Since the car returned from Rezlo in Port Elizabeth, I’m pretty sure the fuel pump circulated more fuel between the two tanks than through the fuel rail. Which is actually quite a pity as the car is so nice to drive, but there is work to be done which take priority over driving.
The last month or two I was quite busy with a few things, one being the fuel tank which received a complete redesign. First the top cover was completely cut off to expose the internals, which was nothing more than a piece of foam. With the current worked planned for the tank there were 3 things important that needs attention namely:
1. Fix the leaking remote filler flange that is welded to the tank – this was an easy one, it just needed some welding on the inside which was previously inaccessible.
2. Design and install an internal surge tank, which will eliminate the need for the noisy low pressure pump.
3. Install a separate fuel level tube which will enable me to have more accurate fuel level readings
4. Then slow down the movement of fuel by installing baffles.
The idea for the internal surge tank came from the LocostUSA Forum one of their members stumbled across the idea after seeing the inside of a Honda S2000 fuel tank, it is basically a maze were the fuel can enter but not exit without following the maze outwards.
While I was at it, I also decided to remount the fuel sender lower in the tank to read more accurate low levels than full and fit a baffle tube around the sensor with a small hole to be slightly more accurate while the fuel is moving around.
Since the tank was open, I opted to add a few baffles to slow down the fuel movement in the tank.
Since the surge tank is now located within the tank, the low pressure pump was removed and the pipes had to be redone, this time around all in AN push lock fittings and pipe. Boy I love these AN fittings, but they do have the tendency to ruin the amount of spending money left. I do like the look of the new design, very clean and tidy.
Hopefully the tanks works well when the fuel is on the low side, otherwise it will be back to the drawing board or re installing the surge tank.
During the design of the fuel tank, I also included the drawings for the strut brace mountings. Quite allot of plastic and paper sheets was sacrificed to get to the final design that would clear the air box and plumbing. The next best thing after billet parts is parts that is welded by an expert and not covered or smoothed away, these are some of them. Some would say they are overkill, but I think they would do the job.
The mud flaps being the most important item on the to do list before rallying the car, work had to start. First I stumbled around with a few ideas of mounting them, had some strips metal cut, and obviously once I started everything changed. At the end f the day I settled for a very simple but effective way of mounting these, I just hope it does not destroy the arches, only time will tell. First I made a bracket that fastens to the arches on the one side and the other on the inside of the wheel arch.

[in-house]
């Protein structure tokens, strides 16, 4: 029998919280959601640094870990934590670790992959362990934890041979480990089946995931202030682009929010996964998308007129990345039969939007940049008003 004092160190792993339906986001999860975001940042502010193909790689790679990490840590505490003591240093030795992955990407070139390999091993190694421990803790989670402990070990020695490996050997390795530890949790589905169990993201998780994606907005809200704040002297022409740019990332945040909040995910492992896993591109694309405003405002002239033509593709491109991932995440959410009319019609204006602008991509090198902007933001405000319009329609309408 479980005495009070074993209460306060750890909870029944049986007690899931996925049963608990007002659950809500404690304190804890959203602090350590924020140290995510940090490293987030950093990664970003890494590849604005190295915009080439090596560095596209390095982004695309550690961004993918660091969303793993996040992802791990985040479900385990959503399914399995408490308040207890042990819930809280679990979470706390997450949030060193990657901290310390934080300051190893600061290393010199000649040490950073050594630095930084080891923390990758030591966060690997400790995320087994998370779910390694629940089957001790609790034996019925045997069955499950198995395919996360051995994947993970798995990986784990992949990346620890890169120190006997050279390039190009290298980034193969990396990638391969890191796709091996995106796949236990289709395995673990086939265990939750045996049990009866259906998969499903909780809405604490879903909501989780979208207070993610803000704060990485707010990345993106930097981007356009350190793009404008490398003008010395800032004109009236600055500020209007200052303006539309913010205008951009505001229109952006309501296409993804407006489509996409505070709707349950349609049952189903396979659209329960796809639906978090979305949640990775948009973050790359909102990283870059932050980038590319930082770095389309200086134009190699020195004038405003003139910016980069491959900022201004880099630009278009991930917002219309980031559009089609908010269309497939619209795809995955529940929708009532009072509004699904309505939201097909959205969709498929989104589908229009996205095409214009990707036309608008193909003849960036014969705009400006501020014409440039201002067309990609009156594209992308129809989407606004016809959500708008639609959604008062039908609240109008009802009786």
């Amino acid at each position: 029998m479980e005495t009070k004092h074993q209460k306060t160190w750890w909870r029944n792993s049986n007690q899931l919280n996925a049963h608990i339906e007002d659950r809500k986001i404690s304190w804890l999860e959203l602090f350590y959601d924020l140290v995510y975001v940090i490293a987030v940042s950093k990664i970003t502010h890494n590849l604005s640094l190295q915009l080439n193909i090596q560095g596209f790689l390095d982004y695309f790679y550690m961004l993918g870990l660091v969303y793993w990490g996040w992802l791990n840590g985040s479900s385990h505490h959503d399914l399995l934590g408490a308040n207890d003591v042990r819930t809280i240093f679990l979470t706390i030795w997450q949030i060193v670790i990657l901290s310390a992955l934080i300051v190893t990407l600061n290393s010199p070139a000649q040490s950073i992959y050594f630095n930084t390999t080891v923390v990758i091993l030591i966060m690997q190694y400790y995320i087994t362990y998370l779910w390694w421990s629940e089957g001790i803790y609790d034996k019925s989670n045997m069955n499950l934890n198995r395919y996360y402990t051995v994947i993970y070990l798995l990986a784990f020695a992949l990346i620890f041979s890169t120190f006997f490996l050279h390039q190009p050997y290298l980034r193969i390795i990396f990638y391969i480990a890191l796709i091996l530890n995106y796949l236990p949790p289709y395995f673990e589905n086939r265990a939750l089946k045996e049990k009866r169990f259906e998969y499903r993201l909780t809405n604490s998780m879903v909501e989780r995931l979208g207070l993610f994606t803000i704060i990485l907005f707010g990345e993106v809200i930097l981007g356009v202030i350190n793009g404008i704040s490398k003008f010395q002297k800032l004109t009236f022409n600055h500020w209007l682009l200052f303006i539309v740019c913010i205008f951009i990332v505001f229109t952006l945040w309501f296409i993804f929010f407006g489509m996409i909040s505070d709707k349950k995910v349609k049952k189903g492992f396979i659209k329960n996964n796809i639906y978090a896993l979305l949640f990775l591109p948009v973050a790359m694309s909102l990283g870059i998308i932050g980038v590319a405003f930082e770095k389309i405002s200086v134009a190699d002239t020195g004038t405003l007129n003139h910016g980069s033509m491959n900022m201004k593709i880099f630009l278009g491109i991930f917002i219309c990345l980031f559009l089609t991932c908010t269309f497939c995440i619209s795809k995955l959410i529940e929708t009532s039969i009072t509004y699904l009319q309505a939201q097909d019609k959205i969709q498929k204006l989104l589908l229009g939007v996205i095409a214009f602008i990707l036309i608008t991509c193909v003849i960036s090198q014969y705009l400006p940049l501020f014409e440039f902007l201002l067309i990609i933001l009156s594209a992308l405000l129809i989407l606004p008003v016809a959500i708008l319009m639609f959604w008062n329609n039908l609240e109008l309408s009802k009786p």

On the mud flap itself I made a mounting bracket to hold on to the flap and then fastens to the bracket attached to the vehicle. This way I can adjust the height of the flaps by just making a new back plate. Then the flap is pulled away from the wheel with a single bolt to not damage them. This is probably going to be the headache area, but we first need to use the car before I can judge.
A few small things
Since head room is a issue, but since the seats are mounted lower it is better, but I’m still not willing to waste space, I found some older roll bar foam which is thinner than the newer designs, these were used everywhere above the head. Finally the rest of the roll cage that could come in contact with body in a accident was covered with the newer design padding.
A set of Wilwood Polymatrix A compound racing pads found their way into my hands. Changing pads on these callipers is a joke, it takes longer removing the wheel than swapping the pads. These pads are magic, very good low temperature friction and good high temperature friction with minimal fade, just have a look at the comparison chart from Wilwood: http://www.wilwood.com/BrakePads/BrakePadsApp.aspx?compound=PolyMatrix%20A
WARNING: I do need to warn everyone considering using these stuff, it is a nice pad, but I would not suggest these for non-motorsport use or any usage were a helmet and balaclava is not used as they squeal very badly, so bad you will not know when they are worn out as it sounds like metal on metal constantly while braking. Imagine you stand on a train platform and the train stop, take that squeal, times x 3 and you have an idea how bad these are.
Maybe another way of bedding them in will help, but I’m not convinced.
I also had a navigators footrest bend, this piece would have a double purpose, one being to provide my navigator with a nice even surface to keep his feet on and the other to form the basis to mount a cover over the fuse/relay box. But from the pictures I can see that the right support is going to become a challenge.
My brother also told me the one day that the car is way too soft. I decided to remove one of the 3 exhaust boxes, since I had spare flanges cut a while ago it was just a matter of removing the box and make a pipe up that replicated the old box. I must say, even with this box removed the car is still very soft.
I also managed to mount the tow hooks for that difficult situations.
More Pictures – December 2013 – Rally Prep
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